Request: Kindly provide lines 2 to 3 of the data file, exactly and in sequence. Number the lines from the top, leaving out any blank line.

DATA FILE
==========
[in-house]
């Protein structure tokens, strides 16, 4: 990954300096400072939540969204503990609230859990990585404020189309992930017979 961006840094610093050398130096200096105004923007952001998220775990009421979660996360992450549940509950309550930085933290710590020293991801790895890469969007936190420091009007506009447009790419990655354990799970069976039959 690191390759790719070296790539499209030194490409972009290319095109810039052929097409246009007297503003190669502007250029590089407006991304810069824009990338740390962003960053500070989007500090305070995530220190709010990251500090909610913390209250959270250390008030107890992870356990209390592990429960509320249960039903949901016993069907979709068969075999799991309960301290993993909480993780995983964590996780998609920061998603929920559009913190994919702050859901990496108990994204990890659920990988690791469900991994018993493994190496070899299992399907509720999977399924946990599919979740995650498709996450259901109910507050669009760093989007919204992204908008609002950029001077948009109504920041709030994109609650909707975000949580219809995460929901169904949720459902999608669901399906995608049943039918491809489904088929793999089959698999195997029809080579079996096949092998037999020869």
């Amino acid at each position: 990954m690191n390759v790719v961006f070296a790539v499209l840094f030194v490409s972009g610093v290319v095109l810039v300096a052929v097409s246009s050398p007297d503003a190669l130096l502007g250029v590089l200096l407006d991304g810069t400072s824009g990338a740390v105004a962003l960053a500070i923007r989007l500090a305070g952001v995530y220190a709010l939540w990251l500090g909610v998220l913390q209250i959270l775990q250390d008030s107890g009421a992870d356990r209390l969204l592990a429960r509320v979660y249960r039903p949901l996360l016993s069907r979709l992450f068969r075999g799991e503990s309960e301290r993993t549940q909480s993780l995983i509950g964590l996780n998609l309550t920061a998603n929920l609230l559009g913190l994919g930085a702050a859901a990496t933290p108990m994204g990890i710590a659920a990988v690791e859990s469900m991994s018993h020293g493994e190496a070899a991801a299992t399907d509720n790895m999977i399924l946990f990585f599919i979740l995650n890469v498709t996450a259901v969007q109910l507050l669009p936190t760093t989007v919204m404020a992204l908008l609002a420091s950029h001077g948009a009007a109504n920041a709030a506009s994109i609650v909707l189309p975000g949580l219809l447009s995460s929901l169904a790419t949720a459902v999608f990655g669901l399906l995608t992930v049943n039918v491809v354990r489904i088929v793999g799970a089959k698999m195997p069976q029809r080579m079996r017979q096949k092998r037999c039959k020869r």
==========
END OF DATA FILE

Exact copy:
């Protein structure tokens, strides 16, 4: 990954300096400072939540969204503990609230859990990585404020189309992930017979 961006840094610093050398130096200096105004923007952001998220775990009421979660996360992450549940509950309550930085933290710590020293991801790895890469969007936190420091009007506009447009790419990655354990799970069976039959 690191390759790719070296790539499209030194490409972009290319095109810039052929097409246009007297503003190669502007250029590089407006991304810069824009990338740390962003960053500070989007500090305070995530220190709010990251500090909610913390209250959270250390008030107890992870356990209390592990429960509320249960039903949901016993069907979709068969075999799991309960301290993993909480993780995983964590996780998609920061998603929920559009913190994919702050859901990496108990994204990890659920990988690791469900991994018993493994190496070899299992399907509720999977399924946990599919979740995650498709996450259901109910507050669009760093989007919204992204908008609002950029001077948009109504920041709030994109609650909707975000949580219809995460929901169904949720459902999608669901399906995608049943039918491809489904088929793999089959698999195997029809080579079996096949092998037999020869």
């Amino acid at each position: 990954m690191n390759v790719v961006f070296a790539v499209l840094f030194v490409s972009g610093v290319v095109l810039v300096a052929v097409s246009s050398p007297d503003a190669l130096l502007g250029v590089l200096l407006d991304g810069t400072s824009g990338a740390v105004a962003l960053a500070i923007r989007l500090a305070g952001v995530y220190a709010l939540w990251l500090g909610v998220l913390q209250i959270l775990q250390d008030s107890g009421a992870d356990r209390l969204l592990a429960r509320v979660y249960r039903p949901l996360l016993s069907r979709l992450f068969r075999g799991e503990s309960e301290r993993t549940q909480s993780l995983i509950g964590l996780n998609l309550t920061a998603n929920l609230l559009g913190l994919g930085a702050a859901a990496t933290p108990m994204g990890i710590a659920a990988v690791e859990s469900m991994s018993h020293g493994e190496a070899a991801a299992t399907d509720n790895m999977i399924l946990f990585f599919i979740l995650n890469v498709t996450a259901v969007q109910l507050l669009p936190t760093t989007v919204m404020a992204l908008l609002a420091s950029h001077g948009a009007a109504n920041a709030a506009s994109i609650v909707l189309p975000g949580l219809l447009s995460s929901l169904a790419t949720a459902v999608f990655g669901l399906l995608t992930v049943n039918v491809v354990r489904i088929v793999g799970a089959k698999m195997p069976q029809r080579m079996r017979q096949k092998r037999c039959k020869r």